Let's stipulate right now that the Orioles are being open and honest about the Dylan Bundy situation and that there's no reason — at least not yet — to get all hot and bothered over the nagging forearm soreness that has prompted him to seek a second medical opinion from famed orthopedic surgeon Dr. James Andrews.
Okay, now that we've established that, go ahead and panic.
Bundy is a very tough kid who would run through the clubhouse wall if it would get him to the big leagues faster, so if he's saying that there's still something going on with his arm after throwing a relatively low-inpact, flat-ground session at the Orioles' extended spring training facility in Florida, it's not unreasonable to be concerned that the Orioles' top pitching prospect may be looking at some serious down time.
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Wait, make that the consensus top pitching prospect in all of baseball, which adds another layer of meaning to this developing situation, because the mere suspicion of a potentially serious arm injury could diminish the value of one of the game's hottest commodities.
Manager Buck Showalter revealed during his pregame news briefing on Tuesday afternoon that Bundy was in the process of getting his arm re-evaluated. He stressed that the MRI Bundy underwent when he started to experience discomfort showed no structural damage to his elbow, and he cautioned against reading too much into the decision for Bundy to see Andrews.
"I try to take it for what it is right now and that's that he wanted to get a second opinion just to be sure because he hoped it would resolve quicker than this,'' Showalter said. "When he threw from 90 feet [Monday], he felt it somewhat, from the way I understand it. … I haven't heard anything that would make me feel differently."
Certainly, everybody hopes that's all it is, just a kid and his agent doing everything possible to make sure a little problem doesn't turn into a big one, if it isn't a big one already. But it's hard to come up with a baseball phrase that evokes more organizational angst than "going to see Dr. James Andrews for a second opinion."
Remember, we're talking about a 20-year-old pitcher who throws in the upper 90s and has been working for the past year with the Orioles minor league instructional staff to improve his mechanics, so you know what's going to happen if he ends up having arm surgery and missing the next 12 to 18 months.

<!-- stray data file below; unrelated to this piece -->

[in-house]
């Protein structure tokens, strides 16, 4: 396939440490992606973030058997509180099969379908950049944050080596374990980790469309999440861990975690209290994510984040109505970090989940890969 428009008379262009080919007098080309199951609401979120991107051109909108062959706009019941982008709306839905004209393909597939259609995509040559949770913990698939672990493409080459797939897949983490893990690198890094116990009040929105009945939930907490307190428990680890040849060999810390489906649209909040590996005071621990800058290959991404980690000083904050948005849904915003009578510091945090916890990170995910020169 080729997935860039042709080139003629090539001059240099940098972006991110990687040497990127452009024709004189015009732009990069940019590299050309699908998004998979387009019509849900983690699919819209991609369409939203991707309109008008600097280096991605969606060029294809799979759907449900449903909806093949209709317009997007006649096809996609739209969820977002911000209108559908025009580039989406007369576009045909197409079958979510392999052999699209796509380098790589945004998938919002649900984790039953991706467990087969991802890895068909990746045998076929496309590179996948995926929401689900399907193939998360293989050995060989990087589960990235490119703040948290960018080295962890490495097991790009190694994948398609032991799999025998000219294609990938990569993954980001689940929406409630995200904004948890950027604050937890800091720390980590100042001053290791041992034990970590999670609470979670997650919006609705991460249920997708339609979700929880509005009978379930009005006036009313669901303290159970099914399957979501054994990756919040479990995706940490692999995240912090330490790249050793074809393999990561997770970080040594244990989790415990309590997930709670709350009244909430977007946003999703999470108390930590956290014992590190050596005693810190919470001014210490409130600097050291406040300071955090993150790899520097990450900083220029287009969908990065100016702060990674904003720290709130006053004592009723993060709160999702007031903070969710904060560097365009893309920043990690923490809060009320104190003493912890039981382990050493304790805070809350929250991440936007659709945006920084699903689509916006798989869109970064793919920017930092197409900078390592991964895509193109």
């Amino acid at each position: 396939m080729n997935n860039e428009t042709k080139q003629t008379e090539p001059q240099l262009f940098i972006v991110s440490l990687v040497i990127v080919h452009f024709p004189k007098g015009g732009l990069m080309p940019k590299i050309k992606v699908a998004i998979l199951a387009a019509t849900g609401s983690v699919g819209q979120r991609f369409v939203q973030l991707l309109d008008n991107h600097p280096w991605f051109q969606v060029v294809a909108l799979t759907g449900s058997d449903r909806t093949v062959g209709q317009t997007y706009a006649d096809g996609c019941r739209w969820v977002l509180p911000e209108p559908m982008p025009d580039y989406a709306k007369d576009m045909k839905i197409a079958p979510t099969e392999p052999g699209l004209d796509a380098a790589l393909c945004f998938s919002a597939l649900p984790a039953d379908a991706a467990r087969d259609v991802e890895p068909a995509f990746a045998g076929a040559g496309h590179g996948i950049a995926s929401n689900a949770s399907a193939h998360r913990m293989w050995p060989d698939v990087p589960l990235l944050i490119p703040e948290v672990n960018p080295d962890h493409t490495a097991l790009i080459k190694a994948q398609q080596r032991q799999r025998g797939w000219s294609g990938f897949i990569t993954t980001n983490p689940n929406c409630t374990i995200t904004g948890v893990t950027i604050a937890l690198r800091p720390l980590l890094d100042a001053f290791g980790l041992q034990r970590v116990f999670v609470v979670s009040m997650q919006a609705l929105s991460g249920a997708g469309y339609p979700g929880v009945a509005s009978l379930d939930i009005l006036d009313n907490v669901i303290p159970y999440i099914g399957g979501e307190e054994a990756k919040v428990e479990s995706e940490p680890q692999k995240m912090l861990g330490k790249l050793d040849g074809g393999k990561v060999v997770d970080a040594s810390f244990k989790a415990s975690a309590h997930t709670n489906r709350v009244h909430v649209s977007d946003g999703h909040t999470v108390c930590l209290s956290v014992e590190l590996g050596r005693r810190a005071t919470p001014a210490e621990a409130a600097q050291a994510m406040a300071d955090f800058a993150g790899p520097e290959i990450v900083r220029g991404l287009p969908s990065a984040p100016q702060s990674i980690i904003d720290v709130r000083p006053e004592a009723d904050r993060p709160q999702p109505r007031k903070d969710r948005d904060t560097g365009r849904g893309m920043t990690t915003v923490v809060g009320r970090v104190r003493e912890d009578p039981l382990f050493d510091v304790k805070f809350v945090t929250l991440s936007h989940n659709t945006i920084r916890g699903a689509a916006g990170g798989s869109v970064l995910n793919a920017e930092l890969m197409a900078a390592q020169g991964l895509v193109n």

That would set off a round of organizational second-guessing to rival what happened with Nationals phenom Steven Strasburg, who was rushed up to the major leagues in 2010 and made 12 starts before undergoing Tommy John elbow reconstruction and missing more than a year.
Nobody is saying that Bundy is going down that same road, but no one would be terribly surprised if he did. The incidence of hard-throwing young pitchers developing arm problems and needing an extended time out early in their pro careers is so high that many organizations are severely limiting the workloads of their most valuable prospects.
The Nats created quite a debate after the fact last year when they shut down Strasburg at a pre-determined time and ended up making a quick exit from the playoffs.
It's just too easy to assume the worst, especially considering the intense and unorthodox training regimen that Bundy employed to build up his arm and body in high school. But, really, it's not even about that, considering arm and shoulder problems among young pitchers are all too common under any circumstance. If you recall, the Orioles drafted high school pitcher Matt Hobgood in the first round of the June draft two years before Bundy, and he's still knocking around the organization after undergoing shoulder surgery.
"It's a pretty big club,'' said a veteran scout in town for the Blue Jays series, referring to the number of young pitchers who suffer from arm problems. "How many are able to avoid that?"
The Orioles are hoping the only big club Bundy joins is theirs at some point this season, but there have been some red flags. He arrived in the organization throwing his fastball close to triple figures, but his velocity this spring was not quite so otherworldly.
Rest assured that no matter what comes of his visit to Dr. Andrews, the Orioles are going tread very lightly with Bundy for a while.
As well they should.
Read more from columnist Peter Schmuck on his blog, "The Schmuck Stops Here" at baltimoresun.com/schmuckblog and listen when he co-hosts "The Week in Review" at noon Fridays on WBAL (1090 AM) and at wbal.com.